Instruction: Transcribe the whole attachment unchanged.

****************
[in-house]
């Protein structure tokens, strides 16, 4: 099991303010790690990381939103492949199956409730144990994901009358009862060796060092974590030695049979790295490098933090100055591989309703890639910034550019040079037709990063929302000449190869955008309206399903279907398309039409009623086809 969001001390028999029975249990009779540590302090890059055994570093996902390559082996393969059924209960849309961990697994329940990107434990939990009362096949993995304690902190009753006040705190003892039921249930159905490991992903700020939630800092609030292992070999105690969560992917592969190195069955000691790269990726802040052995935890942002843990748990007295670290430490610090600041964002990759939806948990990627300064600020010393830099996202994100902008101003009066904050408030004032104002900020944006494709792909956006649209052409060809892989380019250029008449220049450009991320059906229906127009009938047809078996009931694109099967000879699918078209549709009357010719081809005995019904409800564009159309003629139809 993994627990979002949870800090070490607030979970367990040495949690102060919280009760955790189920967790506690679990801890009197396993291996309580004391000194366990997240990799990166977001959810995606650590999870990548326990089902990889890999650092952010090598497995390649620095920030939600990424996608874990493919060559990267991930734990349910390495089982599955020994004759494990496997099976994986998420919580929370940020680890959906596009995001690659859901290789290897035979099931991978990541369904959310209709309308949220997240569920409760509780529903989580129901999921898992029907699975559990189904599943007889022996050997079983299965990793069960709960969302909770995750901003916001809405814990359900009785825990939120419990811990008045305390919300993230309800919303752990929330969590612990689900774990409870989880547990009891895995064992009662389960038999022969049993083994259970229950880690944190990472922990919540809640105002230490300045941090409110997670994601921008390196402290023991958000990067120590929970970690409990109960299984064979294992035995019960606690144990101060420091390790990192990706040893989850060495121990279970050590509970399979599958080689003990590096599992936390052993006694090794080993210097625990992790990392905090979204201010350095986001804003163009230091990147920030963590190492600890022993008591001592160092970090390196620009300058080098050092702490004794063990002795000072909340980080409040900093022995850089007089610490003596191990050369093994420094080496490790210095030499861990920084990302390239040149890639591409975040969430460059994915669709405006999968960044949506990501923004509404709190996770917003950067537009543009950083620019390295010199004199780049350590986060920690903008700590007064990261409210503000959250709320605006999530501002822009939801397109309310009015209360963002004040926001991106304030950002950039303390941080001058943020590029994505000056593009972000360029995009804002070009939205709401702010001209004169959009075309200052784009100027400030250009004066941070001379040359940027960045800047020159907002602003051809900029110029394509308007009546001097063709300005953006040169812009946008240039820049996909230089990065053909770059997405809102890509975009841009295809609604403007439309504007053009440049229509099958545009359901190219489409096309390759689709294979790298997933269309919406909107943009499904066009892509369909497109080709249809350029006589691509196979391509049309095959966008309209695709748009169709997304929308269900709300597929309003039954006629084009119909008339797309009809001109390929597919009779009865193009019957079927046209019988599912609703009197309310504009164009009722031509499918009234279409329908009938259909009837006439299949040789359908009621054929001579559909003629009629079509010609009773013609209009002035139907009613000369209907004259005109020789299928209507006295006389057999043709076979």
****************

[in-house]
């Protein structure tokens, strides 16, 4: 099991303010790690990381939103492949199956409730144990994901009358009862060796060092974590030695049979790295490098933090100055591989309703890639910034550019040079037709990063929302000449190869955008309206399903279907398309039409009623086809 969001001390028999029975249990009779540590302090890059055994570093996902390559082996393969059924209960849309961990697994329940990107434990939990009362096949993995304690902190009753006040705190003892039921249930159905490991992903700020939630800092609030292992070999105690969560992917592969190195069955000691790269990726802040052995935890942002843990748990007295670290430490610090600041964002990759939806948990990627300064600020010393830099996202994100902008101003009066904050408030004032104002900020944006494709792909956006649209052409060809892989380019250029008449220049450009991320059906229906127009009938047809078996009931694109099967000879699918078209549709009357010719081809005995019904409800564009159309003629139809 993994627990979002949870800090070490607030979970367990040495949690102060919280009760955790189920967790506690679990801890009197396993291996309580004391000194366990997240990799990166977001959810995606650590999870990548326990089902990889890999650092952010090598497995390649620095920030939600990424996608874990493919060559990267991930734990349910390495089982599955020994004759494990496997099976994986998420919580929370940020680890959906596009995001690659859901290789290897035979099931991978990541369904959310209709309308949220997240569920409760509780529903989580129901999921898992029907699975559990189904599943007889022996050997079983299965990793069960709960969302909770995750901003916001809405814990359900009785825990939120419990811990008045305390919300993230309800919303752990929330969590612990689900774990409870989880547990009891895995064992009662389960038999022969049993083994259970229950880690944190990472922990919540809640105002230490300045941090409110997670994601921008390196402290023991958000990067120590929970970690409990109960299984064979294992035995019960606690144990101060420091390790990192990706040893989850060495121990279970050590509970399979599958080689003990590096599992936390052993006694090794080993210097625990992790990392905090979204201010350095986001804003163009230091990147920030963590190492600890022993008591001592160092970090390196620009300058080098050092702490004794063990002795000072909340980080409040900093022995850089007089610490003596191990050369093994420094080496490790210095030499861990920084990302390239040149890639591409975040969430460059994915669709405006999968960044949506990501923004509404709190996770917003950067537009543009950083620019390295010199004199780049350590986060920690903008700590007064990261409210503000959250709320605006999530501002822009939801397109309310009015209360963002004040926001991106304030950002950039303390941080001058943020590029994505000056593009972000360029995009804002070009939205709401702010001209004169959009075309200052784009100027400030250009004066941070001379040359940027960045800047020159907002602003051809900029110029394509308007009546001097063709300005953006040169812009946008240039820049996909230089990065053909770059997405809102890509975009841009295809609604403007439309504007053009440049229509099958545009359901190219489409096309390759689709294979790298997933269309919406909107943009499904066009892509369909497109080709249809350029006589691509196979391509049309095959966008309209695709748009169709997304929308269900709300597929309003039954006629084009119909008339797309009809001109390929597919009779009865193009019957079927046209019988599912609703009197309310504009164009009722031509499918009234279409329908009938259909009837006439299949040789359908009621054929001579559909003629009629079509010609009773013609209009002035139907009613000369209907004259005109020789299928209507006295006389057999043709076979």